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In Era of Streaming, D.C. Film Buff Keeps Video Store Alive

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Potomac Video manager and buyer Jon Francke has spent almost 20 years in the home video rental business. He fell in love with movies as a kid watching classic horror films like Dracula, Frankenstein and The Wolf Man.
Heather Taylor
Potomac Video manager and buyer Jon Francke has spent almost 20 years in the home video rental business. He fell in love with movies as a kid watching classic horror films like Dracula, Frankenstein and The Wolf Man.

Twenty years ago when Jon Francke became manager and buyer for the local video store chain Potomac Video, video rental stores seemed to be springing up in every direction.

"I didn't really know where this business was going to go," says Francke. But he did know one thing for certain. "I just really like movies. I think my first love of movies was the classic Universal Studios horror movie: Frankenstein, Dracula, The Wolf Man. They were staples for Saturday afternoon. When I was growing up, there were no cable stations, but all the networks would have their own monster movies shows, with monster movie hosts."

At 13, Francke made Super 8 movies, "piecing together movies in the editing room. That was very satisfying." In college, he was part of the film program at Syracuse University. His interest in film continued, and years later, when he was offered the opportunity to manage the Potomac Video chain, he accepted it.

"It was kind of a pleasure to actually be able to work in a business where I got to pick whichever films I wanted to carry in my store." And Potomac Video's business flourished. The company grew from about a 20 x 40 foot space, with 5,000 titles in just a couple of stores, to 6,000 feet with about 60,000 titles, in 22 stores spread through five different states.

But the brick-and-mortar video store market peaked in the late '90s-early 2000s, according to Francke. Since the introduction of other delivery systems, like streaming and mail service, traditional video store businesses have been on a downward trend.

Today, Potomac Video has only one surviving store, located on Connecticut Avenue in Chevy Chase, D.C. Surprisingly, despite the popularity of companies like Netflix and Redbox, Francke has found that this particular store has always been and continues to be financially strong. Francke believes its success is due to a couple of reasons, beginning with movie selection.

"We offer a lot of titles that aren't available through streaming," he says. "Our selection of DVDs, VHS and Blue-ray numbers about 60,000 titles. Last time I checked, the Internet was streaming 20,000 titles on Netflix."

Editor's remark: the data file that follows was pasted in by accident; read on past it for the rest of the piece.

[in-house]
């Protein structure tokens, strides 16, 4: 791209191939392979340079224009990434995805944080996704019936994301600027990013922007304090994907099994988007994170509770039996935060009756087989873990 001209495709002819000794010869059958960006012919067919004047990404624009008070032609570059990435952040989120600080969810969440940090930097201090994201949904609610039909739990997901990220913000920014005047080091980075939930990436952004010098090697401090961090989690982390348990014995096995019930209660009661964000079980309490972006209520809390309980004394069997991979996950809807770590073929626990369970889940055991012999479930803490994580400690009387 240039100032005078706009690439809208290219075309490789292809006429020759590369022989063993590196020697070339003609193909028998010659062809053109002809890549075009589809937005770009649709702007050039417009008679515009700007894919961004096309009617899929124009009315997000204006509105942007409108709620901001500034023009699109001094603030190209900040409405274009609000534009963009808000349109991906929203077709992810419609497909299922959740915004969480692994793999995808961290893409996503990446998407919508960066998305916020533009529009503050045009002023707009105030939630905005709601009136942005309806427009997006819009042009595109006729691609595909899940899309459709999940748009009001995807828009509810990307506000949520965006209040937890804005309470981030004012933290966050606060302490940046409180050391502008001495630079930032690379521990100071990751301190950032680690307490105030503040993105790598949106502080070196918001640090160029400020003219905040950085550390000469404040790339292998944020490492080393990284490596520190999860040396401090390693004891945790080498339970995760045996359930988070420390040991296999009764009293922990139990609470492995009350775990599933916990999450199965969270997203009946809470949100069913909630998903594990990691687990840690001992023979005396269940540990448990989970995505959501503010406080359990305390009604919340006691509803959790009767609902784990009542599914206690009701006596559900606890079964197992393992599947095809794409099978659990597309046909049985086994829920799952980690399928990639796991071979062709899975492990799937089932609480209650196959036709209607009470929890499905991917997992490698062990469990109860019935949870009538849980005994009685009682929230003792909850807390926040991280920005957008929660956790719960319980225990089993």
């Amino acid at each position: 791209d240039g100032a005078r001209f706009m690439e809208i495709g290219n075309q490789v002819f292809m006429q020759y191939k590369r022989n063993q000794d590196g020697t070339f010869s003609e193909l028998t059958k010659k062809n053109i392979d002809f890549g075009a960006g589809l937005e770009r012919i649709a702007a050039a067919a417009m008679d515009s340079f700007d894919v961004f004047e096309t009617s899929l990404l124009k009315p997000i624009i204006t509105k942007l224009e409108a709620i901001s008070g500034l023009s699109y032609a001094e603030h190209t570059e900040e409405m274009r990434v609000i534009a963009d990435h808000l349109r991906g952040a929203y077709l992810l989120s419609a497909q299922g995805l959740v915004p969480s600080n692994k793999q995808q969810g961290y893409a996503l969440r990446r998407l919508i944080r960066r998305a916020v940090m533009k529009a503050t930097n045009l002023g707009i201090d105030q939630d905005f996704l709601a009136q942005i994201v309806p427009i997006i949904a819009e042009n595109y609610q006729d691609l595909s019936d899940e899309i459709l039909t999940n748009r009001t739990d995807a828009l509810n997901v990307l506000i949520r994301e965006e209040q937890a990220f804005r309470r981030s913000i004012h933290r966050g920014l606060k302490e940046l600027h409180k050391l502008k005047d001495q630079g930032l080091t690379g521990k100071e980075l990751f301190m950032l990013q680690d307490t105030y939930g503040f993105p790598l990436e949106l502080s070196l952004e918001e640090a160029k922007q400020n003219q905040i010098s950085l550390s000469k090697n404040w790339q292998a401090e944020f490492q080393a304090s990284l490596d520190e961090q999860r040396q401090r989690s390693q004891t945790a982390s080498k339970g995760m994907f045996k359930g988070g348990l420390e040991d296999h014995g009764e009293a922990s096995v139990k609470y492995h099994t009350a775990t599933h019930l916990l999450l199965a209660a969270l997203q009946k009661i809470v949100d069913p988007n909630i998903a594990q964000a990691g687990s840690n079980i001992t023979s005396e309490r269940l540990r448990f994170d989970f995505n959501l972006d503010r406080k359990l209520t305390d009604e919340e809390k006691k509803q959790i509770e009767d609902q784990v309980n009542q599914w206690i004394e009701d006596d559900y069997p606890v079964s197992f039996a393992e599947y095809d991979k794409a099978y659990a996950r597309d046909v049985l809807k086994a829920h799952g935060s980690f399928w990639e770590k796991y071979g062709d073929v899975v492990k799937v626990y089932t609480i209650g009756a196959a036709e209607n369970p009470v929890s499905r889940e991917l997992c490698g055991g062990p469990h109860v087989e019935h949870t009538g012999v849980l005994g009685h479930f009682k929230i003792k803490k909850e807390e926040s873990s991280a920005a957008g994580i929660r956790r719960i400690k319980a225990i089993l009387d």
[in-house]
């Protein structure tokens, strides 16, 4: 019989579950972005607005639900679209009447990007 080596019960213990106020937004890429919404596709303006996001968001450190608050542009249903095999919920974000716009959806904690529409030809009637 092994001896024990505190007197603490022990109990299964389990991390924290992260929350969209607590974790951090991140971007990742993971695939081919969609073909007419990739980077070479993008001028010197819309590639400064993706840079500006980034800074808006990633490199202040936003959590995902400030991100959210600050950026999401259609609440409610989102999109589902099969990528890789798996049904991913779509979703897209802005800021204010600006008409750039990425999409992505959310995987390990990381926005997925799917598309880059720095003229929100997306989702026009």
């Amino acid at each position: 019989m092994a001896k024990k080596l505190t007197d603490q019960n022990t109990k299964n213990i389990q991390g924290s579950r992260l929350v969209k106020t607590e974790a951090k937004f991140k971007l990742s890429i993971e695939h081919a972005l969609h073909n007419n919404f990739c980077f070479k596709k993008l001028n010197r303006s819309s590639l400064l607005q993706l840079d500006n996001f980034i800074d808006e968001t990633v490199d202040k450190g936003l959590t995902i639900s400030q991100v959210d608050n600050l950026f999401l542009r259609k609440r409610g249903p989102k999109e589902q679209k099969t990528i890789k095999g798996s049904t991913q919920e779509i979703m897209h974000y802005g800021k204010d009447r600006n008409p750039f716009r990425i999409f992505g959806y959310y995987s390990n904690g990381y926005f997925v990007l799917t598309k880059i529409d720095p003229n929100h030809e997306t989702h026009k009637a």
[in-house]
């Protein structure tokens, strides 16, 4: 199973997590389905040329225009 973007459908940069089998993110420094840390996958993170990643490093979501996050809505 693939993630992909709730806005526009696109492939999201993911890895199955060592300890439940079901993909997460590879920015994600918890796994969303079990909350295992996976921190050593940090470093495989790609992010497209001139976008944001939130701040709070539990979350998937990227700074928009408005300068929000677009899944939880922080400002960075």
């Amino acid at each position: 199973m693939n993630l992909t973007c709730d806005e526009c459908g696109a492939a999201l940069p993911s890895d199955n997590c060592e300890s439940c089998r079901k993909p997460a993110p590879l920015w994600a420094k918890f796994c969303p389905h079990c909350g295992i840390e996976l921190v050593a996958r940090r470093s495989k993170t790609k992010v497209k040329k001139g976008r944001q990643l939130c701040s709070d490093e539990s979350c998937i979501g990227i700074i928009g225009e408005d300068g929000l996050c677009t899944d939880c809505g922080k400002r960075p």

Another key to the store's success is location.

"It's a very international neighborhood, says Francke. "Very well educated. People are aware of what's playing in New York and small cinemas there, and the retrospectives going on in the various film worlds. Customers can't wait for films to open in the theaters around here. They ask for them on video, before they've even played in the States. And then there are just a lot of adventurous people — people who will look at a title that looks vaguely interesting and just try it. The foreign language section is probably our single largest section," along with British imports.

"British drama is our bread and butter," says Francke. "But the British mystery section rents like crazy. There are copies of Midsomer Murders that have rented 150, 200 times!"

Figuring out what sells is a quality that Francke probably learned during his days as a film student at Syracuse University. He and his classmates were in charge of film programming.

"We used to program seven movies a night, and actually had three different cinemas where we showed films," he recalls. "I was responsible for coming up with a schedule of films. We'd have cult film night, foreign film night, classic night, a night for science fiction. And then we'd have feature films, that were just out of the cinema."

The film program was very successful. Francke and his classmates ended up making around $10,000, and rather than giving the money back to the university, they financed all-night film festivals that were usually around 12 hours long.

If Potomac Video does eventually close, Francke doesn't know what's next career-wise. But he's already begun another business: selling and reselling his enormous movie collection.

He thinks returning to filmmaking might be a real possibility, too. "When I was at film school, it was very expensive even for a 15 minute film. Now on digital, you could edit it on your computer at home. It's something that I am looking into."

And Francke says those who have never visited a brick and mortar video store are really missing out on something great. "There are a lot of people, particularly young people who never really had the video store experience. They don't understand how much fun it can be, just to look at the titles and select from the titles."

Of course, there are always opportunities to get movie recommendations from Francke and the rest of the Potomac Video staff.

[Music: "U Street" by Jason Mendelson, from MetroSongs, Volume 3: Red Handed]


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